# Let $p\in\mathbb{N}$ be prime. Prove that p is irreducible in $\mathbb{Z}[i]$ if and only if $p\equiv3$ $(mod$ $4)$. [duplicate]

I have already proven one direction, which is $$p\equiv3$$ $$(mod$$ $$4)$$ implies $$p$$ irreducible. Now, stating that $$p$$ is irreducible I can't get to the conclusion that $$p\equiv3$$ $$(mod$$ $$4)$$. I have tried many things but the one that got me closer to the solution was to suppose that $$p\not\equiv3$$ $$(mod$$ $$4)$$, and find a contradiction. I've found a contradiction in the cases where $$p\equiv2$$ $$(mod$$ $$4)$$ and $$p\equiv1$$ $$(mod$$ $$4)$$ for $$p$$ being an even prime number (i.e. $$2$$) but it's getting really difficult to prove the remaining statement, that is $$p\equiv1$$ $$(mod$$ $$4)$$ is not possible for $$p$$ odd prime.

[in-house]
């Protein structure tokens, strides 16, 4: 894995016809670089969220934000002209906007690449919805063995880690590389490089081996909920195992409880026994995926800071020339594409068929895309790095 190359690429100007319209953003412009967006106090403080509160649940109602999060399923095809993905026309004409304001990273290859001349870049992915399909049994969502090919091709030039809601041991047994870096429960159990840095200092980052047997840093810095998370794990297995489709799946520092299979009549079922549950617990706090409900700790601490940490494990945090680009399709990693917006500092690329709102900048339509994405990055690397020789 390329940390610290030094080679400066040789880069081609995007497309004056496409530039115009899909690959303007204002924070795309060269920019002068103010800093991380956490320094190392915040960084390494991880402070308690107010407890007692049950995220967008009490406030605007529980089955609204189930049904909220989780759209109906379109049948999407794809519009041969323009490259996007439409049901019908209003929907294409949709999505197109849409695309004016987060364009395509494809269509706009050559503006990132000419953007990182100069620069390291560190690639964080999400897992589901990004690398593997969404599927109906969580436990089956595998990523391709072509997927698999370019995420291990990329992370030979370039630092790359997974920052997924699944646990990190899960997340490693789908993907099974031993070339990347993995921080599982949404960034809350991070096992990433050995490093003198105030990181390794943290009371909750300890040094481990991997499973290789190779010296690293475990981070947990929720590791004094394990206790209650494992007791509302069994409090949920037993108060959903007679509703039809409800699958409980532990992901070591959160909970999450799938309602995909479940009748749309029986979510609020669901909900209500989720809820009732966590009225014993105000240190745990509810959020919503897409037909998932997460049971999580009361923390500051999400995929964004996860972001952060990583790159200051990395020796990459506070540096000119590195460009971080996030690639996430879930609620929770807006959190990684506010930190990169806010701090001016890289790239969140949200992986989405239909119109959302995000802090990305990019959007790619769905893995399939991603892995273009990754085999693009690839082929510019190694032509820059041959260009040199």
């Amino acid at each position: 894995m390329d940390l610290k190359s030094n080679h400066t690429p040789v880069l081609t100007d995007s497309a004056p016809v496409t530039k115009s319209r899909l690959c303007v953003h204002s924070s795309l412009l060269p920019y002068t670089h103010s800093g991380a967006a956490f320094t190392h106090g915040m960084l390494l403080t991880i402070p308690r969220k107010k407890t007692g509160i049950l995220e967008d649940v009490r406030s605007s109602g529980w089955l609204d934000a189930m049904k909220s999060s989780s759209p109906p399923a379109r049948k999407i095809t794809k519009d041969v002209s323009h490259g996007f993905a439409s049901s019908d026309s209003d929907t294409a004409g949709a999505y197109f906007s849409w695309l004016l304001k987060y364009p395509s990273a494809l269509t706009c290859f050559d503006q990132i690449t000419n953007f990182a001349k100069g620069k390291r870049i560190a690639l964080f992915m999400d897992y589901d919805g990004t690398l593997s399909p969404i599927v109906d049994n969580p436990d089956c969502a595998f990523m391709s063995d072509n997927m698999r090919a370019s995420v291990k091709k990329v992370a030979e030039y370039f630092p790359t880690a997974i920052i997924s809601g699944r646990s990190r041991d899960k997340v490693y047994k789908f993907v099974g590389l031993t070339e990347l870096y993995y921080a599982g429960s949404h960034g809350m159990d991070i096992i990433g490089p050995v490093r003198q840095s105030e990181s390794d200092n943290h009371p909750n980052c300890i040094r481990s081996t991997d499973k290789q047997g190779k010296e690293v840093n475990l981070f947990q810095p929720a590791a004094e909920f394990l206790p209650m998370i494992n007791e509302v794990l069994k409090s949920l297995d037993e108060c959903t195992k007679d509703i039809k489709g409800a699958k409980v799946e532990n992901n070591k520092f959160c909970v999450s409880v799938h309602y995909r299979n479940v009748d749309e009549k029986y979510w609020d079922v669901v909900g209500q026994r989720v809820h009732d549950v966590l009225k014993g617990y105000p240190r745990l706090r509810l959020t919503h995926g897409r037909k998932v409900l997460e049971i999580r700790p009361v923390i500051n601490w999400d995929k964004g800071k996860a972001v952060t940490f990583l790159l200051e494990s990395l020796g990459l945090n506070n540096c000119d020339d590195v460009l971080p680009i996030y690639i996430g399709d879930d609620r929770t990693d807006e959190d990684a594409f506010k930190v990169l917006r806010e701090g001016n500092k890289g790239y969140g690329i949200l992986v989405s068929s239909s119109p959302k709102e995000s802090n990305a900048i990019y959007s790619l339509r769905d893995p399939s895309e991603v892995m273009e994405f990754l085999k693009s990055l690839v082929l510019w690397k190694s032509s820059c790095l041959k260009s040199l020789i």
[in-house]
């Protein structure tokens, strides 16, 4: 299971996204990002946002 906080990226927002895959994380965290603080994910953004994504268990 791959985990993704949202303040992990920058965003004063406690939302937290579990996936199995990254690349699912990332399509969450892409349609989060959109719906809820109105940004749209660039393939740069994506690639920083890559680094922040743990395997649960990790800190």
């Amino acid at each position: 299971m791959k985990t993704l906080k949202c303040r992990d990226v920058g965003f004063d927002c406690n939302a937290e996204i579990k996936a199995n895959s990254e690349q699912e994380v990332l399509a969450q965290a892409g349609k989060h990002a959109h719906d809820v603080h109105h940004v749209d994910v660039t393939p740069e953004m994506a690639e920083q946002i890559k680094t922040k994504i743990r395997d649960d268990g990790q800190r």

To solve the first implication I've used that $$p$$ is compound (not irreducible) in $$\mathbb{Z}[i]$$ iff can be expressed as the sum of two squares, I don't know if it could come in handy again.

• Shouldn't the title read "Let $p \in \mathbb{Z}$..." [instead of "Let $p \in \mathbb{Z}[i]$...".] As the goal here is to show that an integer that is a prime in $\mathbb{Z}$, stays prime in the "larger" ring $\mathbb{Z}[i]$ iff $p$ meets certain conditions.
– Mike
Jan 5 at 17:40
• @Mike True, I edited it. Jan 5 at 17:41